In the healthcare industry, hospitals provide outpatient services to patients. These outpatient services represent a significant part of the hospital’s revenue. For hospitals to maintain their revenue, they need to keep the number of patients or the amount of revenue per patient constant. To help with billing for these services, some hospitals have outsourced the work to ASCs. An Ambulatory surgical center provides operating rooms and surgical equipment where physicians can perform Surgical on patients who are typically not admitted to the hospital. The Hospital Outpatient Billing Industry represents the total number of Ambulatory surgery centers nationwide.
What is ASC Billing?
ASC is a payer of last resort, responsible for the billing and adjustment of medical billing and coding services provided to patients in the care of other medical facilities. ASCs are not directly involved in patient care, but they will send individual bills to patients to obtain payment from the patient’s primary health plan. ASCs take on the biller role and then relay that information to their healthcare provider. The patient is then responsible for paying for their immediate health plan. The healthcare provider, who typically owns the Ambulatory surgical center and provides the service, will then bill the ASC for their services based on a negotiated rate.
What is Hospital Outpatient Billing?
Hospital Outpatient Billing is a specific billing plan that represents the payment of medical billing service provider to patients who were not admitted to the hospital. The hospital then submits a claim to the patient’s primary insurance carrier for reimbursement. These services are typically provided at an Ambulatory surgical center. An ASC will bill the patient’s immediate health plan for the services offered. If no medical claim has been submitted, the ASC will bill for a medically-attended acute care hospital outpatient service.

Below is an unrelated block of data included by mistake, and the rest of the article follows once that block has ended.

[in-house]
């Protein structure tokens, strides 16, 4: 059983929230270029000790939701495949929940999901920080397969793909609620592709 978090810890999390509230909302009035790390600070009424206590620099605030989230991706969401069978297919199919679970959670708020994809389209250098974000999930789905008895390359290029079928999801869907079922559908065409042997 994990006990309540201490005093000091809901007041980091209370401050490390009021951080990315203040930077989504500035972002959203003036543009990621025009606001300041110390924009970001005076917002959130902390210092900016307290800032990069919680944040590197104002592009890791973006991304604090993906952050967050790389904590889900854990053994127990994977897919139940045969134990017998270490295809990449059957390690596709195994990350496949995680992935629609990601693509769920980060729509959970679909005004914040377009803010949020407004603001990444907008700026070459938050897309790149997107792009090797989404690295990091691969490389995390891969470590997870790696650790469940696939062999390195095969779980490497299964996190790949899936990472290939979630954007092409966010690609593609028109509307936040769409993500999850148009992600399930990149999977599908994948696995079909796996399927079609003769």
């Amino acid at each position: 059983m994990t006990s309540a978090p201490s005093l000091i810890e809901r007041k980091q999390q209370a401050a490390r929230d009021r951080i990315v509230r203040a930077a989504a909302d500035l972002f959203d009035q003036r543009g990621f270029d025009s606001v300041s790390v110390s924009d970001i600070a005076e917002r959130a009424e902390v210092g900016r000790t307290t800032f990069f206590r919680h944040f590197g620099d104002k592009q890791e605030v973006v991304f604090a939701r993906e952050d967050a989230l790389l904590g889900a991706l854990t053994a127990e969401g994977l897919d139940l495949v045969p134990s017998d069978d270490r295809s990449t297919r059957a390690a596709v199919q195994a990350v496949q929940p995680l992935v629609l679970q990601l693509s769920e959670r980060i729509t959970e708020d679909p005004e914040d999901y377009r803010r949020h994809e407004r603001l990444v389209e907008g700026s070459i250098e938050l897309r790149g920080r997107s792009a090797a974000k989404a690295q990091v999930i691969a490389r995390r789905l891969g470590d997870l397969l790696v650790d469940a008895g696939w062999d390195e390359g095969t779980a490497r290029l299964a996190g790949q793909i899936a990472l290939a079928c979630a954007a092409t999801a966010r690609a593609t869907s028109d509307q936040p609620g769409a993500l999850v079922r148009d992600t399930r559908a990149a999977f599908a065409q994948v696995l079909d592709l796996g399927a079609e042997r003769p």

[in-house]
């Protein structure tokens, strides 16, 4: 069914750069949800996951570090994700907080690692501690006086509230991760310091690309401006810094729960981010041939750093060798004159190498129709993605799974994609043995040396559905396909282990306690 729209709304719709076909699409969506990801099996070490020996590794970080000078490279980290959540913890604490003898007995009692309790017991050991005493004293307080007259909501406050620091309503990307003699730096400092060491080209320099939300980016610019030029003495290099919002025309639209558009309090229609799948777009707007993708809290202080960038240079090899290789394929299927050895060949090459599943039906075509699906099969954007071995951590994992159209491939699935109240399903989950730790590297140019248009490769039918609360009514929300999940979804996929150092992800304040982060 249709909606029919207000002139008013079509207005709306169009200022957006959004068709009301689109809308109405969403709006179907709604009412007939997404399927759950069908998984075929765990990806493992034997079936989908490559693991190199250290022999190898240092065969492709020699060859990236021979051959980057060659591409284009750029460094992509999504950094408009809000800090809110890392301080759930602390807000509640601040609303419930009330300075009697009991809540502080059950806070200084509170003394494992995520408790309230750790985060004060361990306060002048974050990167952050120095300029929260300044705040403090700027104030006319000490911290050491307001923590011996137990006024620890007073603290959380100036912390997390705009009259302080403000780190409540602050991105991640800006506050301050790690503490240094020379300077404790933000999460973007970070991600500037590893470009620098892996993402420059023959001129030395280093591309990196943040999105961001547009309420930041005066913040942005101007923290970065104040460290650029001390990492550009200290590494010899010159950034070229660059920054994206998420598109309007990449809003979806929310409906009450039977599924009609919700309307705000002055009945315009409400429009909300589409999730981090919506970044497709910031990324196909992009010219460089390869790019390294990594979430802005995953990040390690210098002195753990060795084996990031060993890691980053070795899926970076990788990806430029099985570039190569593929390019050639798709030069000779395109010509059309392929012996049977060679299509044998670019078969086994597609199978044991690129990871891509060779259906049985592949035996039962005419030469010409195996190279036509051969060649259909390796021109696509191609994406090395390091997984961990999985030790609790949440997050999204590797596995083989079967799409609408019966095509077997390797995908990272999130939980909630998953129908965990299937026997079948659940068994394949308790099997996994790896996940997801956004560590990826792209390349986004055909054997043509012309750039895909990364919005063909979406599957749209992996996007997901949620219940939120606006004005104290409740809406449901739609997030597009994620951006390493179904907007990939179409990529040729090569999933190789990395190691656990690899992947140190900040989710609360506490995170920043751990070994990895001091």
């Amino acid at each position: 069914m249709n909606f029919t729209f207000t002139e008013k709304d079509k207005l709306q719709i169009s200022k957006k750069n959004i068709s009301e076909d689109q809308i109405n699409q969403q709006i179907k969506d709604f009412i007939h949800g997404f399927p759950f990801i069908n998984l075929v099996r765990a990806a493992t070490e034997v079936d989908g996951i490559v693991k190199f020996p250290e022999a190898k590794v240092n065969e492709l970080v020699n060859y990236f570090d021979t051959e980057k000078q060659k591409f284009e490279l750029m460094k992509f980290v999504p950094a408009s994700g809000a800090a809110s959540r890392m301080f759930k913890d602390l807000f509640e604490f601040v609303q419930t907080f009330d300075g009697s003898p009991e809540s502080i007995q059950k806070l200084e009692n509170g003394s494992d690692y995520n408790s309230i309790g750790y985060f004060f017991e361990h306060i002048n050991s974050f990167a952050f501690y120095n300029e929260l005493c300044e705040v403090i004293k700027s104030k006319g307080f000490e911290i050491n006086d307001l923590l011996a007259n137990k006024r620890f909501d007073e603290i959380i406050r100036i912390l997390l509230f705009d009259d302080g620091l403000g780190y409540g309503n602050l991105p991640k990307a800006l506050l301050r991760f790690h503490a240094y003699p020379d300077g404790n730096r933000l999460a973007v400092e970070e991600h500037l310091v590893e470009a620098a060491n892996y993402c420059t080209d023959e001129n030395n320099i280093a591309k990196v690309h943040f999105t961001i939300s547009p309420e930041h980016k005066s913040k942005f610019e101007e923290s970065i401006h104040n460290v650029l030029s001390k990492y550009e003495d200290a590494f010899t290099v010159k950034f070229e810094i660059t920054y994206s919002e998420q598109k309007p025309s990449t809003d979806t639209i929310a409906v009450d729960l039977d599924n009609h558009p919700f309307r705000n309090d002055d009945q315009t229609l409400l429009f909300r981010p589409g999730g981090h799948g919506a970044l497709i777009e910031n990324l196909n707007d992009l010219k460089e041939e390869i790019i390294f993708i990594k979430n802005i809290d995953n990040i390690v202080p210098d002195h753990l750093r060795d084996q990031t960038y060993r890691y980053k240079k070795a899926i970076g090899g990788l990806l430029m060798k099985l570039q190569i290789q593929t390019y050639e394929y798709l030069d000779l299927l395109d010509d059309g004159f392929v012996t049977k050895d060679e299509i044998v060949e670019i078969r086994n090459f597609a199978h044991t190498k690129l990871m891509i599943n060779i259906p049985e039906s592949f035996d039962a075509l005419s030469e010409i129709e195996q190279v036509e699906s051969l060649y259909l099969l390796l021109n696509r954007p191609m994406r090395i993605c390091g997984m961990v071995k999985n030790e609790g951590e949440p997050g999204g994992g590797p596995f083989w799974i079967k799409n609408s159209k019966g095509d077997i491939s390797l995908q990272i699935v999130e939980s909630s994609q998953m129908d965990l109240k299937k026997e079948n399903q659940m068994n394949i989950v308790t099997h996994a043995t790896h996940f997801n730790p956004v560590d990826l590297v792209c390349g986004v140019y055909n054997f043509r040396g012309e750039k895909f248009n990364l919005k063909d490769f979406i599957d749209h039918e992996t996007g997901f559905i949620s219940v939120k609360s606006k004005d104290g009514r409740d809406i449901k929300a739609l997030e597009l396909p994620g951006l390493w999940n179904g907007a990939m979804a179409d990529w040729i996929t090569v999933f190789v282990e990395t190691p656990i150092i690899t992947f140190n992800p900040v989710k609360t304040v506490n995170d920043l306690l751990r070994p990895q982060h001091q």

The Difference Between ASC Billing & Hospital Outpatient Billing
ASC Billing and Hospital Outpatient Billing are both responsible for Hospital Billing Services provided to patients by hospitals. The main difference is that the hospital outpatient billing industry represents hospitals specializing in Outpatient Care. ASCs have a specific role as payers of last resort, responsible for the billing and adjustment of medical billing and coding services provided to patients at Ambulatory surgical center nationwide. ASCs are not directly involved in patient care but will send individual bills to patients to obtain payment from the patient’s primary health plan.
How Is Payment Different Between ASC Billing & Hospital Outpatient Billing?
The payment method for Ambulatory Surgical Center Billing Services is typically a negotiated rate between the ASC and the facility. This negotiated rate can either be discounted or the total price depending on the contract between the parties. Once an ASC has received payment for their services, they send any remaining balance due to the hospital for which they are billing.
The payment method for Hospital Billing is typically based on a predetermined fee schedule established by individual states. This fee schedule is generally set at a discount from the hospital’s retail charges to incentivize care access. Out-of-network hospitals seek payment directly from their patient’s immediate health plans.
1. The Value System – Relative weight